Review of Lonely at the Top: The High Cost of Men’s Success by Thomas Joiner, PhD


I cannot express enough how much I appreciate the perspective of this book.
After reading so much about feminism and gender in the last year, it was
interesting to read a book that looks at things this way. The author does
not argue that white, heterosexual, cis-men are not more privileged or
successful than the rest of us in general. In fact, he uses this very thing
to lay out his point. They more privileged, he even uses the word spoiled in
relation to their experience with relationships. This book focuses on the
effects of this privilege, their subsequent spoiling, and the indoctrination
of independence as we know it in the US. It was interesting to follow him
down this path and see where it is heading and that it is predominantly
heading there for these men.

The possible solutions that he encourages men to practice are not difficult
or strenuous, though they do have barriers. He encourages behaviors that are
largely associated with women and with femininity, but that are still found
in men of other cultures to a lesser degree than women in general. He
suggests that white, America, heterosexual cis-men are simply not taking
caring of this particular need because they are focused on other ones and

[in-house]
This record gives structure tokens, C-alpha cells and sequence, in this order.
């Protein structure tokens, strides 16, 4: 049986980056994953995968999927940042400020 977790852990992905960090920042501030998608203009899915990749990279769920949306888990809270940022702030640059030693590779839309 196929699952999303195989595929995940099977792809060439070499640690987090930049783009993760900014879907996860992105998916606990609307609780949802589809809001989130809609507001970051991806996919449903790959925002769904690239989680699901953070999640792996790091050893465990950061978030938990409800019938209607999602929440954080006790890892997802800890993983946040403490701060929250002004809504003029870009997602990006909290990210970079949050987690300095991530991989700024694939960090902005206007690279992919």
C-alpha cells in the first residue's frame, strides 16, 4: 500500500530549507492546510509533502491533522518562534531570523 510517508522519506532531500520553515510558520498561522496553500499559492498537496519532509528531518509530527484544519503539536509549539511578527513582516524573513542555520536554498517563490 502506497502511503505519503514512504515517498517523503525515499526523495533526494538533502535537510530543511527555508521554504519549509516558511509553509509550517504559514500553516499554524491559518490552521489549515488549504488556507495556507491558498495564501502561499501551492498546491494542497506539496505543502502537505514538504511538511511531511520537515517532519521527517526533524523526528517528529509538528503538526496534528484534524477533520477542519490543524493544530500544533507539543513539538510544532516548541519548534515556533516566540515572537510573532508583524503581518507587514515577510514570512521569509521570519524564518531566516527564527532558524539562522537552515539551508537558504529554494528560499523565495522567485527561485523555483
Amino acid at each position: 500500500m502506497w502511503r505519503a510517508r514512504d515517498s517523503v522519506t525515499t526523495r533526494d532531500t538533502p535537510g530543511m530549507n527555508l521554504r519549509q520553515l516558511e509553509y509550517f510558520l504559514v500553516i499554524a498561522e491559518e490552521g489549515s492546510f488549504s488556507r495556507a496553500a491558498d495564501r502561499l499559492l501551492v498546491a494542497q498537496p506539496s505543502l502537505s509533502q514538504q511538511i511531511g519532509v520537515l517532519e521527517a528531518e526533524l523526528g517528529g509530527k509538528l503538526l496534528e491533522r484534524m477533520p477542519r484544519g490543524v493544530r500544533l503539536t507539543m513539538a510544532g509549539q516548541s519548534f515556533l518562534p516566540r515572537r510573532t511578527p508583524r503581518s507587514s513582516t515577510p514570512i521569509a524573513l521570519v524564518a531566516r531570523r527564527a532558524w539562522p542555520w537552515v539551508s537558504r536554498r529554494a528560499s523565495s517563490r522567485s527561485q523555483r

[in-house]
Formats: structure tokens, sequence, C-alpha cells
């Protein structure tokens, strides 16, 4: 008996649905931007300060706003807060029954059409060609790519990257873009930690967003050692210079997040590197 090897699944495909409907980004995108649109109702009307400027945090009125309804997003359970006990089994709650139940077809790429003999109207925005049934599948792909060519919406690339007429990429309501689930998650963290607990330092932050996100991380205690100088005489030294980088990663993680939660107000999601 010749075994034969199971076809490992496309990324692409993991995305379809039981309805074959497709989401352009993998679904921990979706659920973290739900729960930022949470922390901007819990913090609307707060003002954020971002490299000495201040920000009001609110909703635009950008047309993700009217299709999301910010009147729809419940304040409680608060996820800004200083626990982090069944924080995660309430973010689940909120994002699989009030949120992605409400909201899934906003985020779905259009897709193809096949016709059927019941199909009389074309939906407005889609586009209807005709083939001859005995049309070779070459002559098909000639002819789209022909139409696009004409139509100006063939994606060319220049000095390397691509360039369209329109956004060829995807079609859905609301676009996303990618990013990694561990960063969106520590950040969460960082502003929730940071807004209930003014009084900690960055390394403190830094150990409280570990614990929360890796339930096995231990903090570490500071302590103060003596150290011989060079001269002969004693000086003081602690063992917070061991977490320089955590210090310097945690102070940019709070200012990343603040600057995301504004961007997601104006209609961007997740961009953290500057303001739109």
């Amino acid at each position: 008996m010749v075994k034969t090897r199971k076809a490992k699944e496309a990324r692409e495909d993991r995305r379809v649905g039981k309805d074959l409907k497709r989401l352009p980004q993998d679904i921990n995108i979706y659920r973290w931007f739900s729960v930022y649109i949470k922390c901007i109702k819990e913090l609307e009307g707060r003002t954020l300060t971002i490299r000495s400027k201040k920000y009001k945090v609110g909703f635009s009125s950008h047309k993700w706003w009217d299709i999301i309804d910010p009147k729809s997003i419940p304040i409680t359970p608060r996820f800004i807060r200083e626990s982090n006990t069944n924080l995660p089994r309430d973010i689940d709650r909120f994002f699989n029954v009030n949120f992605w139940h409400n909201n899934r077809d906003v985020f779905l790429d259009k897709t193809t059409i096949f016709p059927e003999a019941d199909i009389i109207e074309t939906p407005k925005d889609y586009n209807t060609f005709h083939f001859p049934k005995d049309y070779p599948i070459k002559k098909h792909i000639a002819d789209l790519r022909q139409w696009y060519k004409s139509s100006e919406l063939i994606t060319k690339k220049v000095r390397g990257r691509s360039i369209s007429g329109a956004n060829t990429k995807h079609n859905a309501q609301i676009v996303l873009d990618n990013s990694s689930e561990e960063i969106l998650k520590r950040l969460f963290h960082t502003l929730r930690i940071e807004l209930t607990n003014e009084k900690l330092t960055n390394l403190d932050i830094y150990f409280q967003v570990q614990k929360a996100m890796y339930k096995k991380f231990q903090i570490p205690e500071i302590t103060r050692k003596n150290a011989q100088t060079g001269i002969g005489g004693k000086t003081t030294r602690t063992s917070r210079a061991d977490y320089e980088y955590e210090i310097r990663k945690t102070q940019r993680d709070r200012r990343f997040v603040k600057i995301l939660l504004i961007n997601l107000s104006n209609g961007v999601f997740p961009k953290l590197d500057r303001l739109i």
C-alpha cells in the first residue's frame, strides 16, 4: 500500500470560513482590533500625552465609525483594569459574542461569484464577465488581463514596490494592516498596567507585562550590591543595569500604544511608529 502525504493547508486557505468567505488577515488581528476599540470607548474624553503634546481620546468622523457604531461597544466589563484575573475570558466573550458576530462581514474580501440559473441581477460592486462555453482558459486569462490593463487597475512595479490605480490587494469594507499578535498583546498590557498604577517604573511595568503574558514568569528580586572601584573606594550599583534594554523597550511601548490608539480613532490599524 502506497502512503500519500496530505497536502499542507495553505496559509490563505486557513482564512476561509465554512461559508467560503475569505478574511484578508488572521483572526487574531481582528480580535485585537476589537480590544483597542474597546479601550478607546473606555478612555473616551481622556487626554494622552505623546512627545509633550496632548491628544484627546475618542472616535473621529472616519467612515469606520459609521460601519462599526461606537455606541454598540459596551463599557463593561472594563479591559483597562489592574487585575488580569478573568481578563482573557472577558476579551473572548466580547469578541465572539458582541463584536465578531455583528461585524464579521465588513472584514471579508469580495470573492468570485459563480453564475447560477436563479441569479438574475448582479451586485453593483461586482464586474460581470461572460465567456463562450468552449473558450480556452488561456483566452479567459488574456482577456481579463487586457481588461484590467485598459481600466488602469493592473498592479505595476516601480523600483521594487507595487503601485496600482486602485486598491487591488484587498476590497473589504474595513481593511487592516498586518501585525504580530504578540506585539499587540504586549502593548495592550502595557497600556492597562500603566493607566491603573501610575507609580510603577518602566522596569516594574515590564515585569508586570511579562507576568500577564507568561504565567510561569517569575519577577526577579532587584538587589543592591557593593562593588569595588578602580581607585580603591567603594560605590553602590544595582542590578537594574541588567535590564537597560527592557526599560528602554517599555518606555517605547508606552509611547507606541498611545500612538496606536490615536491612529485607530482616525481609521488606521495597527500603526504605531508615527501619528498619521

that society plays a key role in encouraging them to take on this damaging
behavior.

As I read through it, I found myself agreeing overwhelming with his concept.
It was rather fascinating. The conclusion includes a disclaimer that seems
to ask the reader to shy away from creating a stereotype within this. All
people are susceptible to this problem when taking this road, it’s just a
road that is overwhelmingly populated by a specific kind of man. He doesn’t
ask for pity or anything of that nature either. These are men who dug their
way into this mess and he encourages them to take the steps to start to dig
out. When they are isolated and lonely, there’s no one around to help. They
have to start to find people around them in little ways. The little ways
lead to big ones. What’s a little awkwardness on the road to relationships?

While not about romantic relationships specifically, as most of the rest of
my March reading and posts were, this book focuses on friendships. It
focuses on the way the push for success can isolate people when they aren’t
paying attention to it. Friendship is an important relationship that we
have. Community is an important part of our lives. I like this spent time on
considering the men we push our boys to be. Work success shouldn’t define
their lives any more than beauty should define the lives of women and girls.
I was heartbroken to read that most men in retirement homes talk about who
they were, as if the lack of a job or career change who you are.

It was a very enlightening read and definite fuel for the idea that we
should be encouraging our boys and men to be more than their jobs.


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